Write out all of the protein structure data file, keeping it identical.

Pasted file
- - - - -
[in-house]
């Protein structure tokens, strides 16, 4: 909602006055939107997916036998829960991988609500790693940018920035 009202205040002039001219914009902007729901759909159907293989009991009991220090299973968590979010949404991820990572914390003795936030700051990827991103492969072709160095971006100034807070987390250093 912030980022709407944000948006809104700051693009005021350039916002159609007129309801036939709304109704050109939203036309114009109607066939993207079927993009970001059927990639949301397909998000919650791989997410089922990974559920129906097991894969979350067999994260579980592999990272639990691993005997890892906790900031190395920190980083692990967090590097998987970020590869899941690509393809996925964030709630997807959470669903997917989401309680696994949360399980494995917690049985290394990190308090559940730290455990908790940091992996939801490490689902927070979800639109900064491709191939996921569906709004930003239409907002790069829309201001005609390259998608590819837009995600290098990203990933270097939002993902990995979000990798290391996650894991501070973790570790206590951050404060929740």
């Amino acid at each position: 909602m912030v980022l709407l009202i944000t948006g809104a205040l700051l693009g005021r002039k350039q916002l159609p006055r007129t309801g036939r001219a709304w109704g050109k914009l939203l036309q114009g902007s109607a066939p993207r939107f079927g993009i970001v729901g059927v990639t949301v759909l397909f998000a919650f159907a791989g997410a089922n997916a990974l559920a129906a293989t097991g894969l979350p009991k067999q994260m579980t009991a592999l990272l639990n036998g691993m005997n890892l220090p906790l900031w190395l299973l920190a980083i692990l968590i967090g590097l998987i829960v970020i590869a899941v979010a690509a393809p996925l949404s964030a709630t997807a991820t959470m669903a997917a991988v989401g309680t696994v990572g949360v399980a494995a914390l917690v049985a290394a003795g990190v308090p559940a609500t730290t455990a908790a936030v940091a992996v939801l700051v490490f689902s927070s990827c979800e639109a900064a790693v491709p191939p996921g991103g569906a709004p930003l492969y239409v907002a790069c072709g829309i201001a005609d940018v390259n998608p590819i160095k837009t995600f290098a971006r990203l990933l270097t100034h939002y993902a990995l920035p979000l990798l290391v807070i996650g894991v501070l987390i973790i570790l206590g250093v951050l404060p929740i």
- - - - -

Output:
[in-house]
């Protein structure tokens, strides 16, 4: 909602006055939107997916036998829960991988609500790693940018920035 009202205040002039001219914009902007729901759909159907293989009991009991220090299973968590979010949404991820990572914390003795936030700051990827991103492969072709160095971006100034807070987390250093 912030980022709407944000948006809104700051693009005021350039916002159609007129309801036939709304109704050109939203036309114009109607066939993207079927993009970001059927990639949301397909998000919650791989997410089922990974559920129906097991894969979350067999994260579980592999990272639990691993005997890892906790900031190395920190980083692990967090590097998987970020590869899941690509393809996925964030709630997807959470669903997917989401309680696994949360399980494995917690049985290394990190308090559940730290455990908790940091992996939801490490689902927070979800639109900064491709191939996921569906709004930003239409907002790069829309201001005609390259998608590819837009995600290098990203990933270097939002993902990995979000990798290391996650894991501070973790570790206590951050404060929740």
């Amino acid at each position: 909602m912030v980022l709407l009202i944000t948006g809104a205040l700051l693009g005021r002039k350039q916002l159609p006055r007129t309801g036939r001219a709304w109704g050109k914009l939203l036309q114009g902007s109607a066939p993207r939107f079927g993009i970001v729901g059927v990639t949301v759909l397909f998000a919650f159907a791989g997410a089922n997916a990974l559920a129906a293989t097991g894969l979350p009991k067999q994260m579980t009991a592999l990272l639990n036998g691993m005997n890892l220090p906790l900031w190395l299973l920190a980083i692990l968590i967090g590097l998987i829960v970020i590869a899941v979010a690509a393809p996925l949404s964030a709630t997807a991820t959470m669903a997917a991988v989401g309680t696994v990572g949360v399980a494995a914390l917690v049985a290394a003795g990190v308090p559940a609500t730290t455990a908790a936030v940091a992996v939801l700051v490490f689902s927070s990827c979800e639109a900064a790693v491709p191939p996921g991103g569906a709004p930003l492969y239409v907002a790069c072709g829309i201001a005609d940018v390259n998608p590819i160095k837009t995600f290098a971006r990203l990933l270097t100034h939002y993902a990995l920035p979000l990798l290391v807070i996650g894991v501070l987390i973790i570790l206590g250093v951050l404060p929740i």